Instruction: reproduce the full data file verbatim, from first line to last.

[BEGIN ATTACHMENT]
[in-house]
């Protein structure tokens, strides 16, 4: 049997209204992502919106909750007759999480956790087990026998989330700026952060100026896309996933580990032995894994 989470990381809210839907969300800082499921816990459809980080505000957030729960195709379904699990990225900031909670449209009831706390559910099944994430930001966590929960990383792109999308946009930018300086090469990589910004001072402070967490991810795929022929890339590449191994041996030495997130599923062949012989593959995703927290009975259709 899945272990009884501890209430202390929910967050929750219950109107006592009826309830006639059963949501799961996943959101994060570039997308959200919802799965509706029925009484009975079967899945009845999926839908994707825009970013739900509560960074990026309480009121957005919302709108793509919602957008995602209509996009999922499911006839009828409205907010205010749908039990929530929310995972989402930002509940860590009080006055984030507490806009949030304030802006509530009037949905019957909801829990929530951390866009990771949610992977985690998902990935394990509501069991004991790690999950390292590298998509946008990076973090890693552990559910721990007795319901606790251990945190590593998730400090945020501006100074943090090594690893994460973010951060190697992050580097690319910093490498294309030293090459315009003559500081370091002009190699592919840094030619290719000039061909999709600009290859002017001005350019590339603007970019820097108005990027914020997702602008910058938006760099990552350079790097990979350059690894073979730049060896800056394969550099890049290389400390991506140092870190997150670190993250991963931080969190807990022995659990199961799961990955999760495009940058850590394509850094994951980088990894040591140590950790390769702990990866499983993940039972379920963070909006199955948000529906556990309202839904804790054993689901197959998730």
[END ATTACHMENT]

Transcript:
[in-house]
């Protein structure tokens, strides 16, 4: 049997209204992502919106909750007759999480956790087990026998989330700026952060100026896309996933580990032995894994 989470990381809210839907969300800082499921816990459809980080505000957030729960195709379904699990990225900031909670449209009831706390559910099944994430930001966590929960990383792109999308946009930018300086090469990589910004001072402070967490991810795929022929890339590449191994041996030495997130599923062949012989593959995703927290009975259709 899945272990009884501890209430202390929910967050929750219950109107006592009826309830006639059963949501799961996943959101994060570039997308959200919802799965509706029925009484009975079967899945009845999926839908994707825009970013739900509560960074990026309480009121957005919302709108793509919602957008995602209509996009999922499911006839009828409205907010205010749908039990929530929310995972989402930002509940860590009080006055984030507490806009949030304030802006509530009037949905019957909801829990929530951390866009990771949610992977985690998902990935394990509501069991004991790690999950390292590298998509946008990076973090890693552990559910721990007795319901606790251990945190590593998730400090945020501006100074943090090594690893994460973010951060190697992050580097690319910093490498294309030293090459315009003559500081370091002009190699592919840094030619290719000039061909999709600009290859002017001005350019590339603007970019820097108005990027914020997702602008910058938006760099990552350079790097990979350059690894073979730049060896800056394969550099890049290389400390991506140092870190997150670190993250991963931080969190807990022995659990199961799961990955999760495009940058850590394509850094994951980088990894040591140590950790390769702990990866499983993940039972379920963070909006199955948000529906556990309202839904804790054993689901197959998730």